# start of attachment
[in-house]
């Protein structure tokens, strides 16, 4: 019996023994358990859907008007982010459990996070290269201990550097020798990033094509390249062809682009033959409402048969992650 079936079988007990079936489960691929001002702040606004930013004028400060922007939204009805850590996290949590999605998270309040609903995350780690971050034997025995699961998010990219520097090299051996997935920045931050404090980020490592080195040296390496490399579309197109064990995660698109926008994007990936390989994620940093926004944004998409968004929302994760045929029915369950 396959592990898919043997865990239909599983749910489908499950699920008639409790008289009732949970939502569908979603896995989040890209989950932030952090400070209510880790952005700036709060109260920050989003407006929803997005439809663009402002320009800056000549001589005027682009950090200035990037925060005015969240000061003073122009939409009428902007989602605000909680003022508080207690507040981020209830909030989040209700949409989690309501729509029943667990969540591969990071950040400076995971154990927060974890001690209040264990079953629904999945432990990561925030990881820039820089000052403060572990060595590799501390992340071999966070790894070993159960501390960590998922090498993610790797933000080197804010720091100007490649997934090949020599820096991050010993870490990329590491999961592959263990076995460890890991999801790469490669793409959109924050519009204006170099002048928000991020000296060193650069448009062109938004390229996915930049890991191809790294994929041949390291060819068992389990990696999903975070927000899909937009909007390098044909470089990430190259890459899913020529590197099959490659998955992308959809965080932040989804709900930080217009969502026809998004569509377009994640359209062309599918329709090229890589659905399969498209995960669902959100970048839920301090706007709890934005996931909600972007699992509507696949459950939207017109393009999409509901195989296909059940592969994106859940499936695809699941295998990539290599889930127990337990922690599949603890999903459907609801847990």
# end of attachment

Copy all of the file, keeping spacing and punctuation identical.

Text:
[in-house]
């Protein structure tokens, strides 16, 4: 019996023994358990859907008007982010459990996070290269201990550097020798990033094509390249062809682009033959409402048969992650 079936079988007990079936489960691929001002702040606004930013004028400060922007939204009805850590996290949590999605998270309040609903995350780690971050034997025995699961998010990219520097090299051996997935920045931050404090980020490592080195040296390496490399579309197109064990995660698109926008994007990936390989994620940093926004944004998409968004929302994760045929029915369950 396959592990898919043997865990239909599983749910489908499950699920008639409790008289009732949970939502569908979603896995989040890209989950932030952090400070209510880790952005700036709060109260920050989003407006929803997005439809663009402002320009800056000549001589005027682009950090200035990037925060005015969240000061003073122009939409009428902007989602605000909680003022508080207690507040981020209830909030989040209700949409989690309501729509029943667990969540591969990071950040400076995971154990927060974890001690209040264990079953629904999945432990990561925030990881820039820089000052403060572990060595590799501390992340071999966070790894070993159960501390960590998922090498993610790797933000080197804010720091100007490649997934090949020599820096991050010993870490990329590491999961592959263990076995460890890991999801790469490669793409959109924050519009204006170099002048928000991020000296060193650069448009062109938004390229996915930049890991191809790294994929041949390291060819068992389990990696999903975070927000899909937009909007390098044909470089990430190259890459899913020529590197099959490659998955992308959809965080932040989804709900930080217009969502026809998004569509377009994640359209062309599918329709090229890589659905399969498209995960669902959100970048839920301090706007709890934005996931909600972007699992509507696949459950939207017109393009999409509901195989296909059940592969994106859940499936695809699941295998990539290599889930127990337990922690599949603890999903459907609801847990």